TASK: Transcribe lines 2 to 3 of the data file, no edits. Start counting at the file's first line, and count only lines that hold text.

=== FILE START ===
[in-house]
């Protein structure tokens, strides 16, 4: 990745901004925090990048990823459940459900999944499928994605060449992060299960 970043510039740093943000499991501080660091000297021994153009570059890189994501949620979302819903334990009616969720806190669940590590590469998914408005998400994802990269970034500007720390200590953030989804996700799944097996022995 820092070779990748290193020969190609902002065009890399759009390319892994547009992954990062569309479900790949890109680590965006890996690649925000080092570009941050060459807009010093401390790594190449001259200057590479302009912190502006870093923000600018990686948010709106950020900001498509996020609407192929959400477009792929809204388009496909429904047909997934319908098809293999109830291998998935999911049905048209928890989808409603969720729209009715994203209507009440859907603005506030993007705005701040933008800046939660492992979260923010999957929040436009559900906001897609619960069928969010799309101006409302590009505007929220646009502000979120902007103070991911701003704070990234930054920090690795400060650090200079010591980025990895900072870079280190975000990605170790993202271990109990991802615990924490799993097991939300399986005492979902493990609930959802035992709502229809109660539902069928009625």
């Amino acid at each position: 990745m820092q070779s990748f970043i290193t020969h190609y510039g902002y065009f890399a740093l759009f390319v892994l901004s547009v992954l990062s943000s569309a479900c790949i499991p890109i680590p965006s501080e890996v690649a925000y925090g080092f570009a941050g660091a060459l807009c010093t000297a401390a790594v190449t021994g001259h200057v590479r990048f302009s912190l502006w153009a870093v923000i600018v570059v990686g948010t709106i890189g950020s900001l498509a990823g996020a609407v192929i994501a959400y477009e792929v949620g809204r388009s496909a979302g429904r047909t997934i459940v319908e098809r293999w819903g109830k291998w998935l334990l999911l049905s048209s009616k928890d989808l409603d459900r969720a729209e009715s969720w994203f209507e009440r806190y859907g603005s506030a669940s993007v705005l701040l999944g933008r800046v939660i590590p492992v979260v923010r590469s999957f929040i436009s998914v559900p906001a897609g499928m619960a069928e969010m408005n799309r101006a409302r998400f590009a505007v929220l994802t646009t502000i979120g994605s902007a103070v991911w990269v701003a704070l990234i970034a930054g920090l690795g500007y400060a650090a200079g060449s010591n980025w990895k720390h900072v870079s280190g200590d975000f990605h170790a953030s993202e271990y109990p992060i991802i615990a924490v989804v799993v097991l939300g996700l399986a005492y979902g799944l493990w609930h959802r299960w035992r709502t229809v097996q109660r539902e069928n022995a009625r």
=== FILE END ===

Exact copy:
């Protein structure tokens, strides 16, 4: 990745901004925090990048990823459940459900999944499928994605060449992060299960 970043510039740093943000499991501080660091000297021994153009570059890189994501949620979302819903334990009616969720806190669940590590590469998914408005998400994802990269970034500007720390200590953030989804996700799944097996022995 820092070779990748290193020969190609902002065009890399759009390319892994547009992954990062569309479900790949890109680590965006890996690649925000080092570009941050060459807009010093401390790594190449001259200057590479302009912190502006870093923000600018990686948010709106950020900001498509996020609407192929959400477009792929809204388009496909429904047909997934319908098809293999109830291998998935999911049905048209928890989808409603969720729209009715994203209507009440859907603005506030993007705005701040933008800046939660492992979260923010999957929040436009559900906001897609619960069928969010799309101006409302590009505007929220646009502000979120902007103070991911701003704070990234930054920090690795400060650090200079010591980025990895900072870079280190975000990605170790993202271990109990991802615990924490799993097991939300399986005492979902493990609930959802035992709502229809109660539902069928009625």
């Amino acid at each position: 990745m820092q070779s990748f970043i290193t020969h190609y510039g902002y065009f890399a740093l759009f390319v892994l901004s547009v992954l990062s943000s569309a479900c790949i499991p890109i680590p965006s501080e890996v690649a925000y925090g080092f570009a941050g660091a060459l807009c010093t000297a401390a790594v190449t021994g001259h200057v590479r990048f302009s912190l502006w153009a870093v923000i600018v570059v990686g948010t709106i890189g950020s900001l498509a990823g996020a609407v192929i994501a959400y477009e792929v949620g809204r388009s496909a979302g429904r047909t997934i459940v319908e098809r293999w819903g109830k291998w998935l334990l999911l049905s048209s009616k928890d989808l409603d459900r969720a729209e009715s969720w994203f209507e009440r806190y859907g603005s506030a669940s993007v705005l701040l999944g933008r800046v939660i590590p492992v979260v923010r590469s999957f929040i436009s998914v559900p906001a897609g499928m619960a069928e969010m408005n799309r101006a409302r998400f590009a505007v929220l994802t646009t502000i979120g994605s902007a103070v991911w990269v701003a704070l990234i970034a930054g920090l690795g500007y400060a650090a200079g060449s010591n980025w990895k720390h900072v870079s280190g200590d975000f990605h170790a953030s993202e271990y109990p992060i991802i615990a924490v989804v799993v097991l939300g996700l399986a005492y979902g799944l493990w609930h959802r299960w035992r709502t229809v097996q109660r539902e069928n022995a009625r």